Right market key to profit

26 June 1998

Right market key to profit

On-farm inspections in this

years Barley-to-Beer

competition run by DuPont,

the HGCA, and farmers weekly

in association with Moray

Firth Maltings and Scottish

Courage Brewing took place

recently. Andrew Blake

begins our profiles of the

finalists with reports from

Hampshire and Devon

TARGETING known markets and getting as close to them as possible is the basis of John Chalcrafts formula for success in the malting world.

Mr Chalcraft has long produced barley both for seed and malting on the familys 263ha (650-acre) New Farm, Kings Somborne, near Stockbridge. His competition entry is Maris Otter, grown on a two-year contract for West Country maltster Edwin Tucker & Sons via local merchant Robin Appel, who he describes as a dedicated and enthusiastic supporter of niche but growing malting markets.

"Brewers and retailers of beer continue to entice consumers with new specialist ales, but quality seems to be associated with using traditional varieties," says Mr Chalcraft. Interest in Otter appears to be increasing, with the area sown expected to rise 11% to 8000ha (20,000 acres) next season, he says. Melanie is also grown under a three-year WHD Elite Malt Scheme contract.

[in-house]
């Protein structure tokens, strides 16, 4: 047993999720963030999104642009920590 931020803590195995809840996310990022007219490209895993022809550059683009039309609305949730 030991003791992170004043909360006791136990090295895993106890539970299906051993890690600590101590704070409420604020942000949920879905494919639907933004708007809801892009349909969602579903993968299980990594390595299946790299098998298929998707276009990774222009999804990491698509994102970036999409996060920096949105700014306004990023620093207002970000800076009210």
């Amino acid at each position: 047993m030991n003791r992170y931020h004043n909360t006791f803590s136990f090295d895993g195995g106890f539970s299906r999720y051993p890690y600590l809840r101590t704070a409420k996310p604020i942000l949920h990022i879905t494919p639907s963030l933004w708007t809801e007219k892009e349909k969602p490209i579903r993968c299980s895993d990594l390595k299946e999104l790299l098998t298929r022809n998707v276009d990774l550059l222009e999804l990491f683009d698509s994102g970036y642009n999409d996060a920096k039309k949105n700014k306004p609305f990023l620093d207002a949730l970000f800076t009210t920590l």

"If the market had not led us into closer ties with our end-users I am sure that traceability would have done so. The beauty of these contracts is that even in problem years they will try to take it."

He pays tribute to the chemical manufacturers whose new products have permitted a return to older varieties like Otter with its inherent weakness to disease.

The Test Valley land, mainly Grade 3 light loam over chalk, with an annual rainfall of 660mm (26in) also supports wheat for seed and both milling and malting, spring barley, soya beans, and sugar beet for seed, peas for feed and commercial oilseed rape. "There is no doubt that these less fertile soils are suited to malting barley production," he says. "For malting contracts we tend to select fields at the end of a rotation."

Otter yields are fundamentally low, though with a potential £65/t premium gross margins can be good. Last year output dipped to 4.4t/ha (1.8t/acre), but in 1995 he achieved 5.9t/ha (2.4t/acre). So all operations are geared to achieving good samples.

"We try to avoid any husbandry decisions that will lead to high screenings such as high plant populations and secondary tillering."

Target grain nitrogen for the best premium is 1.45-1.5, and Mr Chalcraft employs ADAS soil mineral N tests to help determine top dressings. "We started using them when we returned to Otter four or five years ago. Since then we have not had any high nitrogens, though we may have sacrificed some yield.

"I do all the spraying myself with an MB-trac mounted Airtec, often in the evenings to get the timing as right as possible," Mr Chalcraft adds.


&#8226 Niche market Maris Otter.

&#8226 High potential premium.

&#8226 Thin chalky soils.

&#8226 Soil min N test guidance.

John Chalcrafts Maris Otter is not the newest of varieties, but is still in demand and modern fungicides help keep it clean, he says.

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